Virginia has been in that boat but now only owes money to the recent four assistant football coaches it fired after a 4-8 campaign. Collectively, that will cost UVa’s athletic department a tad less than $2 million, which sounds like a lot until you start looking around.
Auburn had to pay $11 million for dumping its football staff after the season, while Tennessee paid Derek Dooley, a UVa alum, $5 million to buy out his contract. Tolerable perhaps until you consider the Vols paid $6 million to get rid of Phillip Fulmer a few years before and since fired a basketball coach, a baseball coach and an AD.
Littlepage and Oliver are contending with a football program that has had only two winning seasons since 2006 and attendance is an issue because football revenue helps pay for all the other sports, including the retention of premier coaches such as Brian O’Connor, Brian Boland and Dom Starsia.
When other institutions have coaches openings in those Olympic sports programs, where is one of the first places those schools look? Of course they’re going to take a shot at luring away one of Virginia’s coaches. Keeping them isn’t cheap and so football and basketball have to be productive.
That means fannies in the seats and when a team is losing, there are less fannies than usual.
And remember, Littlepage and Oliver are keenly aware of that aforementioned HDTV thing.
“Right now in our society, are fans going to block out hours of their Saturday’s, drive to the game, deal with parking, watch the game, deal with traffic after games and getting home, and feeding the family,” Oliver questioned. “They can turn on that big TV with the action jumping off the screen, have friends over, eat, drink and be merry and then call it a day. That’s what many of us are fighting, especially if a program is struggling.”
There’s also the ever-growing impact of social media wherein fans can watch the game on TV while texting, tweeting or participating in message boards. They are fully engaged in the game without leaving their favorite chair.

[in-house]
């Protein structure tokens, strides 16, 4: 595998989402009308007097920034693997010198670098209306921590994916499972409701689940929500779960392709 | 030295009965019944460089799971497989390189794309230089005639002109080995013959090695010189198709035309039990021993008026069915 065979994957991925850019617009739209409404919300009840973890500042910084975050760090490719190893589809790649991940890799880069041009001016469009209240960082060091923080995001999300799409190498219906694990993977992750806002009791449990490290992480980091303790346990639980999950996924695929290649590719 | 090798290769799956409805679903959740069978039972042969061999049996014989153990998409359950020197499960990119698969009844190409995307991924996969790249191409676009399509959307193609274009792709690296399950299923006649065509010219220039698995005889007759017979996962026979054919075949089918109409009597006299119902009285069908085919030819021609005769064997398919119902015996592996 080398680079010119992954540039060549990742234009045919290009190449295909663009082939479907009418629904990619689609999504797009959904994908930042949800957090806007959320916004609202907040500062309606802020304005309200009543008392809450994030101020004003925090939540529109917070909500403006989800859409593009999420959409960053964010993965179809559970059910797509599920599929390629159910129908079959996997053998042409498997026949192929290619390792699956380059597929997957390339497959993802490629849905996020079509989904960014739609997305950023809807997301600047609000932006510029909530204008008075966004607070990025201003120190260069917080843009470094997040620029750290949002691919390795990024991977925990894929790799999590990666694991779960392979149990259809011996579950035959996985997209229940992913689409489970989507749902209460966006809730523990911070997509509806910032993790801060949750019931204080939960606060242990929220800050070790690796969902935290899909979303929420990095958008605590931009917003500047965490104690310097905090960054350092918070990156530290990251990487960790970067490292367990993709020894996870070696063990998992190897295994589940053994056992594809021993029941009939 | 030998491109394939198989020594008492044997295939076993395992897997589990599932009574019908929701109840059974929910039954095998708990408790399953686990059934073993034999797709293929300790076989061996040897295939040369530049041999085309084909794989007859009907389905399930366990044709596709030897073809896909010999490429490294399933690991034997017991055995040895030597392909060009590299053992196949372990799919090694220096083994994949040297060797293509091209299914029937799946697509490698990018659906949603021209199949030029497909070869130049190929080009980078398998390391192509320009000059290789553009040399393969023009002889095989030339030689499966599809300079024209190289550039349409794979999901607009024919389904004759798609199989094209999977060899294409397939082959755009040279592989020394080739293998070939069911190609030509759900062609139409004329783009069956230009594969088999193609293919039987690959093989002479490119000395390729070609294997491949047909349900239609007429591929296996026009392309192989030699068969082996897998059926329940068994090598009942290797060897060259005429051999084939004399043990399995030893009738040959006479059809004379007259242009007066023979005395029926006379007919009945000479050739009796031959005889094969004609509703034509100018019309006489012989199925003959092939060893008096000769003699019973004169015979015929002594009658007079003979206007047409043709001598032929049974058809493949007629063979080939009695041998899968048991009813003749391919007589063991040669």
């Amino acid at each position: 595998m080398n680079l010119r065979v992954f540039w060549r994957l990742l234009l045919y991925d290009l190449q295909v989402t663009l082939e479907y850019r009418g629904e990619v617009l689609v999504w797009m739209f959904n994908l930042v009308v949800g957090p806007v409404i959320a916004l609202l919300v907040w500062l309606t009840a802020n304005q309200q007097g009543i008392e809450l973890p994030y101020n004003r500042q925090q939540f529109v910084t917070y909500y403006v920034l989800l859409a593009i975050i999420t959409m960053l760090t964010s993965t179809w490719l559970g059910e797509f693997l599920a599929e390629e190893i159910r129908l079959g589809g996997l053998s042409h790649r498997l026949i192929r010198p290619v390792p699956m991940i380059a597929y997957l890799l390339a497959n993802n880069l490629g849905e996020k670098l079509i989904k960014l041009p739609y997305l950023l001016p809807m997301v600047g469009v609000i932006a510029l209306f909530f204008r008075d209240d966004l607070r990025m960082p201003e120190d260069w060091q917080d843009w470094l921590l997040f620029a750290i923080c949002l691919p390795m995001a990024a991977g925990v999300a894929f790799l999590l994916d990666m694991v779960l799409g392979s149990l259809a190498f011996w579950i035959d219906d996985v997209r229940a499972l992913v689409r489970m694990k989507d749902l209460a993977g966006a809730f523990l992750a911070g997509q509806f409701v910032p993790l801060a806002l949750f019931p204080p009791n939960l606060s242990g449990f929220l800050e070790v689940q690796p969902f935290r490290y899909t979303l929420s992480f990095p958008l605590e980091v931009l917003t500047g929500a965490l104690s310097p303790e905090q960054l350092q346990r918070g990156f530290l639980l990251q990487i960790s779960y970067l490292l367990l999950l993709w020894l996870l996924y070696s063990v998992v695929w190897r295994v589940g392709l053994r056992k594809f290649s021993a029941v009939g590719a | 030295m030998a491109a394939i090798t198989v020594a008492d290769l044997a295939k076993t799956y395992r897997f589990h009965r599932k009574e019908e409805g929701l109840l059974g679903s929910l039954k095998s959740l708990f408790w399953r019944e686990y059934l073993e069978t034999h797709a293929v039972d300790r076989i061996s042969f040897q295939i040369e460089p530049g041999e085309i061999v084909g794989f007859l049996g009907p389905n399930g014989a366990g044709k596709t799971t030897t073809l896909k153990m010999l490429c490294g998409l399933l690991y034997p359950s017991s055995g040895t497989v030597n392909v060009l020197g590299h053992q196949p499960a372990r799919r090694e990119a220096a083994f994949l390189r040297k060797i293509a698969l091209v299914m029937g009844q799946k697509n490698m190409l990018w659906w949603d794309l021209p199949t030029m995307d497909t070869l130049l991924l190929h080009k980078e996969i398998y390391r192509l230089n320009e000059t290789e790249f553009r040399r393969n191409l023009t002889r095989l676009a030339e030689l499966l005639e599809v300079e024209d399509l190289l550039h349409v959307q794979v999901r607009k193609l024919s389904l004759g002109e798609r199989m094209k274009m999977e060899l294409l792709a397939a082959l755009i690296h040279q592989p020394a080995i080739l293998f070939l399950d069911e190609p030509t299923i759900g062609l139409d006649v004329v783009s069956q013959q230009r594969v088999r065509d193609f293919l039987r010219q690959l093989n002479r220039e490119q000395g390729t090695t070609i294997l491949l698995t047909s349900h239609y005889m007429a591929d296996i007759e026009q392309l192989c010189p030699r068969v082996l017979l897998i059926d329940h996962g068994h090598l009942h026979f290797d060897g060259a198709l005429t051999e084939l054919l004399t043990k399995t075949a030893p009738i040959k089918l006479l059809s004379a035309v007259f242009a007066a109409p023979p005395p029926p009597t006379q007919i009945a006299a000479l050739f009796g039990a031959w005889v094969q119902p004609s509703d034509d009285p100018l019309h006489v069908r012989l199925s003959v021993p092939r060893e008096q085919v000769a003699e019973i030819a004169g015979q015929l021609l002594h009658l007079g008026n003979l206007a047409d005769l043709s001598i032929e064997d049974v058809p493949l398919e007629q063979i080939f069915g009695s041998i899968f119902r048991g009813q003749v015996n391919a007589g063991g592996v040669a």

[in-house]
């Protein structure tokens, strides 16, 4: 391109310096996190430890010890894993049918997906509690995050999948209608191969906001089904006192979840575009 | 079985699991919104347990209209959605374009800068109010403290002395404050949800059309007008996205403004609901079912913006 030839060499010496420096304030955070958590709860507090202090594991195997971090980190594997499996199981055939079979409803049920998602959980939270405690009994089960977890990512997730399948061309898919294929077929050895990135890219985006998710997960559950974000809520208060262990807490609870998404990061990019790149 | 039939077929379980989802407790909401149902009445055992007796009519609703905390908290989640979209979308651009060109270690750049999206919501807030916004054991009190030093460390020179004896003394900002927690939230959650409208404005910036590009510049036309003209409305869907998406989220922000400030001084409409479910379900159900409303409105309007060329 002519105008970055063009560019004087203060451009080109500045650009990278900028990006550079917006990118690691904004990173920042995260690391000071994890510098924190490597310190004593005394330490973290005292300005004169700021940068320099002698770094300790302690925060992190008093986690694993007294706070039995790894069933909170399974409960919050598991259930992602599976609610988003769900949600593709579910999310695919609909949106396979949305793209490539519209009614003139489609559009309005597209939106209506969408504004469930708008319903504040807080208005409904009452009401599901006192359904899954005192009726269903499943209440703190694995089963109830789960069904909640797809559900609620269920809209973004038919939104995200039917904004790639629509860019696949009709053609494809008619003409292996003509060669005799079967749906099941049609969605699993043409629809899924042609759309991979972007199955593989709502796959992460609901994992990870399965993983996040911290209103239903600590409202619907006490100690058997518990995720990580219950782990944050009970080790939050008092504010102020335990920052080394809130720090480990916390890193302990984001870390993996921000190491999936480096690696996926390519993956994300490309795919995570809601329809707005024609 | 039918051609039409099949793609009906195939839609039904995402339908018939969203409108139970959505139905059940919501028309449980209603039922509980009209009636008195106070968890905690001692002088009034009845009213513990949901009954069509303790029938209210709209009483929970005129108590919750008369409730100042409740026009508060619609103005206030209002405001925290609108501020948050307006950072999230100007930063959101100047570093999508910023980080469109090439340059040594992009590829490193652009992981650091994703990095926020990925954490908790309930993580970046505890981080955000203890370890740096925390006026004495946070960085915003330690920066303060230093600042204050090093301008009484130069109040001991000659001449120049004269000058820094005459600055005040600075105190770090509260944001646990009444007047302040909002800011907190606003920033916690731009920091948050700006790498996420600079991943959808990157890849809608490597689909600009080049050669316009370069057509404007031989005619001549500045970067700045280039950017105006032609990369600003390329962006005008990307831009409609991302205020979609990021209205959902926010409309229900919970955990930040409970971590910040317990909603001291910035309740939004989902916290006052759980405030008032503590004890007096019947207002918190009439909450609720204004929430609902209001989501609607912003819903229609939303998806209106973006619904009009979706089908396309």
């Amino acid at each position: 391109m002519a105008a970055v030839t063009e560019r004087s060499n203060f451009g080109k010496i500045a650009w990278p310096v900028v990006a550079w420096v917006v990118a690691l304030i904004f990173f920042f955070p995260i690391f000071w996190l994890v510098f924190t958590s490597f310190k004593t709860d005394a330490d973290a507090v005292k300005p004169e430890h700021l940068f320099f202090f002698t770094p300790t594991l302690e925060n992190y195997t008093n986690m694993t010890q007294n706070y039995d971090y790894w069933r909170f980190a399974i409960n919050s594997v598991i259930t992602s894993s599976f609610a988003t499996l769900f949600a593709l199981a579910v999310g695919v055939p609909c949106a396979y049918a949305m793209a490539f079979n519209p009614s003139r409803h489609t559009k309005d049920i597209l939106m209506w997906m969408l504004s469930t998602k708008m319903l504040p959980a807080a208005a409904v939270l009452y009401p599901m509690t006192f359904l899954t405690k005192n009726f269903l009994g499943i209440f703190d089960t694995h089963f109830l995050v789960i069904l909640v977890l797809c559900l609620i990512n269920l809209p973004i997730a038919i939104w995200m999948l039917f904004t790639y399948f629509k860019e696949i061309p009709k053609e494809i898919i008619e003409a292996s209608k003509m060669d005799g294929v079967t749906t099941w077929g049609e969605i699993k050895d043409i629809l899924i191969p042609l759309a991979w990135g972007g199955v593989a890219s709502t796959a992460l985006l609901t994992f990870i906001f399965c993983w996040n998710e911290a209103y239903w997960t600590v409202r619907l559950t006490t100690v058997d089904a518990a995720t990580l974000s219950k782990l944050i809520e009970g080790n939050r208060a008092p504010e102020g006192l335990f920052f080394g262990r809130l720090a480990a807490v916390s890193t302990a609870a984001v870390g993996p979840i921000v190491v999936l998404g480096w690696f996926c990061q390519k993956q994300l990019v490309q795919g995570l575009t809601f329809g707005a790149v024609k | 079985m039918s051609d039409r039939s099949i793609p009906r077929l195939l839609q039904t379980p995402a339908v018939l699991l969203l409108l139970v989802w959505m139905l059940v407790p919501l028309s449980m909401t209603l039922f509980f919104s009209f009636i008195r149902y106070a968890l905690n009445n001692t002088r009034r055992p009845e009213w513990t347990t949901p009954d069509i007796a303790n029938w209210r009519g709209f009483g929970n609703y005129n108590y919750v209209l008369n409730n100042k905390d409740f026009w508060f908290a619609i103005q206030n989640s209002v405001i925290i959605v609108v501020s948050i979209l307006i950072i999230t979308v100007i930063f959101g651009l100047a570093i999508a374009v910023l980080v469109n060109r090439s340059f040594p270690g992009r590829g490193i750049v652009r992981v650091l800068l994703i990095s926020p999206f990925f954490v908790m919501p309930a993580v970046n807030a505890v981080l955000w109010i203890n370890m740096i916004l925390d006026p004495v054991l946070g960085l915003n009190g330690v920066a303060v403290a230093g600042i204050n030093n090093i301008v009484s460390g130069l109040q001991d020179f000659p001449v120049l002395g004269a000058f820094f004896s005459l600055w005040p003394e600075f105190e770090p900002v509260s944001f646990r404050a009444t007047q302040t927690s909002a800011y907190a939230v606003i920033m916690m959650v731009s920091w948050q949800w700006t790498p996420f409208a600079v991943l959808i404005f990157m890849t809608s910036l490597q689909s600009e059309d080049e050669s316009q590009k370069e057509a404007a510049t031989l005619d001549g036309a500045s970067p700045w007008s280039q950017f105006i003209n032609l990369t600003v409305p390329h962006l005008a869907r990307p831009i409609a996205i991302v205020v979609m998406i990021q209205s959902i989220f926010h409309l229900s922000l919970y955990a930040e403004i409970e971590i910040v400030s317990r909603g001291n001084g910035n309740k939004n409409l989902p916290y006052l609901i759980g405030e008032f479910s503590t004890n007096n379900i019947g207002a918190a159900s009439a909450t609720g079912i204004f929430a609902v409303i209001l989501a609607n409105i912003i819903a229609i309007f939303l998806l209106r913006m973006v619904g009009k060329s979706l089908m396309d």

While there may be more fans watching on TV, UVa’s desire is to have fans at the games to support how it operates its athletic program “the right way.”
“At Virginia, you’re not just an athlete, you’re a student-athlete,” Oliver said. “And I think our fans appreciate that.”
There are some suggested cures to the problems but all remain to be seen.
One idea is “dynamic pricing,” which is different ticket prices weighed on how big the opponent might be. Oliver isn’t sure that will work in college athletics the way it has in professional sports.
Another is for the ACC to create its own television network much like the Big Ten did several years ago, which would showcase the league 24/7 from Beantown to South Beach and create more revenue for all soon-to-be 15 members. The idea is being discussed but there seems to be reluctance by the conference office to pull the trigger even though the SEC appears headed in that direction.
Then there’s Oliver’s other football only solution.
“I’ve said for a few years, that for UVa and schools similar to us, it’s going to take a reset,” Oliver said. “We’re going to have to have a dream season before people go, ‘OK, that was cool. I’ve been watching on TV, now I want to buy a ticket again.’”
But we’re talking about a 10-win season and in more than 120 years of football, Virginia has only had one of those.
Perhaps the world didn’t blow up overnight, which only means that Littlepage, Oliver and Mike London face yet another day of worrying on how to keep the sky from falling.